Most crayfish prefer a 5-gallon tank, hard to very hard water that ranges from 65 to 75 degrees Fahrenheit. However, some species do not follow these general parameters. Crayfish should be fed primarily sinking shrimp pellets, with additional vegetables and frozen foods such as cabbage leaves, zucchini medallions, shelled peas, frozen brine shrimp and frozen fish for required nutrients. Crayfish should be alone in a tank, as they have a nasty habit of eating any neighbors.Continue Reading
No fish, regardless of size, should share a tank with a crayfish. Even if the crayfish does not eat the fish, the fish may eat the crayfish during its defenseless malting period if the crayfish is unable to hide. Crayfish should not share a tank with others of their own kind either, as the animals are extremely cannibalistic. This extends to mating crayfish, so the mother should be separated from her young before she decides to make a meal of them. Finally, decorative aquarium plants are also potential meals for crayfish, so no important ones should be in the tank.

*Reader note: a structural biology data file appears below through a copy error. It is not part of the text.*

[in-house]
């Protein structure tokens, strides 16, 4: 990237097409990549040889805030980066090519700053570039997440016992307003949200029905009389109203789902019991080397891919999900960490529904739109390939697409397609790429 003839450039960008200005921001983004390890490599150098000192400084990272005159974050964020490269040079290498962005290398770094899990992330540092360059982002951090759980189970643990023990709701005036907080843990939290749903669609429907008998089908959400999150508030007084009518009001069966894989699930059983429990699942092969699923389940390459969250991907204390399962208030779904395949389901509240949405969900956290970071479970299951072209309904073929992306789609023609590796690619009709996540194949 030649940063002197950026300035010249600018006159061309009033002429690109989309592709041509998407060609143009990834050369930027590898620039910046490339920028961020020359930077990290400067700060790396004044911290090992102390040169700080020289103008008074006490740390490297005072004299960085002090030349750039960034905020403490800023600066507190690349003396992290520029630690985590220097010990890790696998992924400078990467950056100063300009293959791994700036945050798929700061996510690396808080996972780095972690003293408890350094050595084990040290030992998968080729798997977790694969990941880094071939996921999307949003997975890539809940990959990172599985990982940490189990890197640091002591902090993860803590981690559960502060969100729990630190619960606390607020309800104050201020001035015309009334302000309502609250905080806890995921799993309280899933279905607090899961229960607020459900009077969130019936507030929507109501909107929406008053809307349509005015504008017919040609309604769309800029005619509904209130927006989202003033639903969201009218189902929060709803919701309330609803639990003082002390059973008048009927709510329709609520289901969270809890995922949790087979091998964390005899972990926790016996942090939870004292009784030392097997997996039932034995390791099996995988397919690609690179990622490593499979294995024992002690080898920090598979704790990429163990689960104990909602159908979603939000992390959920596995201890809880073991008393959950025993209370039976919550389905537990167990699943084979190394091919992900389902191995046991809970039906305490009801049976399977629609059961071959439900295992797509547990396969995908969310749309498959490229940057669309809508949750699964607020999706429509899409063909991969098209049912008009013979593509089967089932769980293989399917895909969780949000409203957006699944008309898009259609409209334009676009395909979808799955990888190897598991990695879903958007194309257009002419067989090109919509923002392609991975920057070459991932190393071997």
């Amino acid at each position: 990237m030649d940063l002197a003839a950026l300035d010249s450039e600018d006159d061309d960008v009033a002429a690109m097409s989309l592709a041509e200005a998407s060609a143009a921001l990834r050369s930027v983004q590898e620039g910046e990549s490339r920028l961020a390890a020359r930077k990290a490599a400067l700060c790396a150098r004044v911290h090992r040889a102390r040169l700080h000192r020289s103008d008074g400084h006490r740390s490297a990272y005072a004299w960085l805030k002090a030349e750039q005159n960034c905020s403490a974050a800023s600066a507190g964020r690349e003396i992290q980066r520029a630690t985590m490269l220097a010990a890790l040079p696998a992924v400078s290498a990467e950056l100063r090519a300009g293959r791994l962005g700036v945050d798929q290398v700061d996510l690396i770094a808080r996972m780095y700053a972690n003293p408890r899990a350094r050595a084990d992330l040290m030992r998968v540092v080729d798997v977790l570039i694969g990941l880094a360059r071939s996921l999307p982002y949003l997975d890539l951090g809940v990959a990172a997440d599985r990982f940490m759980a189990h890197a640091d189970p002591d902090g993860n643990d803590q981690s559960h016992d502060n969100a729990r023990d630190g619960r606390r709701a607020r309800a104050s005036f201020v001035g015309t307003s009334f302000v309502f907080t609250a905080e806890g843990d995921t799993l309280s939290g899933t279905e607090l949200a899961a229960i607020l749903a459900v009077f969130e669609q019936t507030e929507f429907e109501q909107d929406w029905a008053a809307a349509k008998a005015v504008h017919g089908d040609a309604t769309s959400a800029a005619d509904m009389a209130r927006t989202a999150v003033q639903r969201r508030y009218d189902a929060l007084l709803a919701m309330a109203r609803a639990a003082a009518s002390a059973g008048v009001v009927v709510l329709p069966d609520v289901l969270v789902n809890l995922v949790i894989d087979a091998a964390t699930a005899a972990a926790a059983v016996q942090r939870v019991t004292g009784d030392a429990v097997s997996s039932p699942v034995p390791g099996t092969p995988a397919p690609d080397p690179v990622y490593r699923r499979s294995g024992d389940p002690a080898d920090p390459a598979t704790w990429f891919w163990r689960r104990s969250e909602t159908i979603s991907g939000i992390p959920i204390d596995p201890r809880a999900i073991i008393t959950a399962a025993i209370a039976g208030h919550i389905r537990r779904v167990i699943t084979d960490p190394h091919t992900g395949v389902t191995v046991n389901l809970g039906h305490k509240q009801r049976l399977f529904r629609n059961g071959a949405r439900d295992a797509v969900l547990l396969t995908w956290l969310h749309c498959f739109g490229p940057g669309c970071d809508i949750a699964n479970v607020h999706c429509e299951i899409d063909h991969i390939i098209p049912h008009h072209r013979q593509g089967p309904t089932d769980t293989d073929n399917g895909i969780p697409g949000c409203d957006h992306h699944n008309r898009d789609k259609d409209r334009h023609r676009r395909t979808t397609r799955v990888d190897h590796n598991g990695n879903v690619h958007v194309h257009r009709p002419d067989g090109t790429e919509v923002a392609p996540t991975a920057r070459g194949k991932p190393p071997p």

Crayfish like to hide during their molting period, so any good crayfish tank includes caves, corners and other hiding places to indulge them. If another creature is in the tank, the hiding place can protect the crayfish during its molting period and the other creatures the rest of the time. Larger tanks also help fulfill this goal.
A crayfish tank should have a hang-on-back filter, because crayfish can escape easily through the air line of a sponge filter. Crayfish are skilled escape artists, so any other tank imperfections are also likely to be exploited. Crayfish frequently hoard food, reducing the water quality. Therefore, regular tank cleanings are essential.Learn more about Aquatic Pets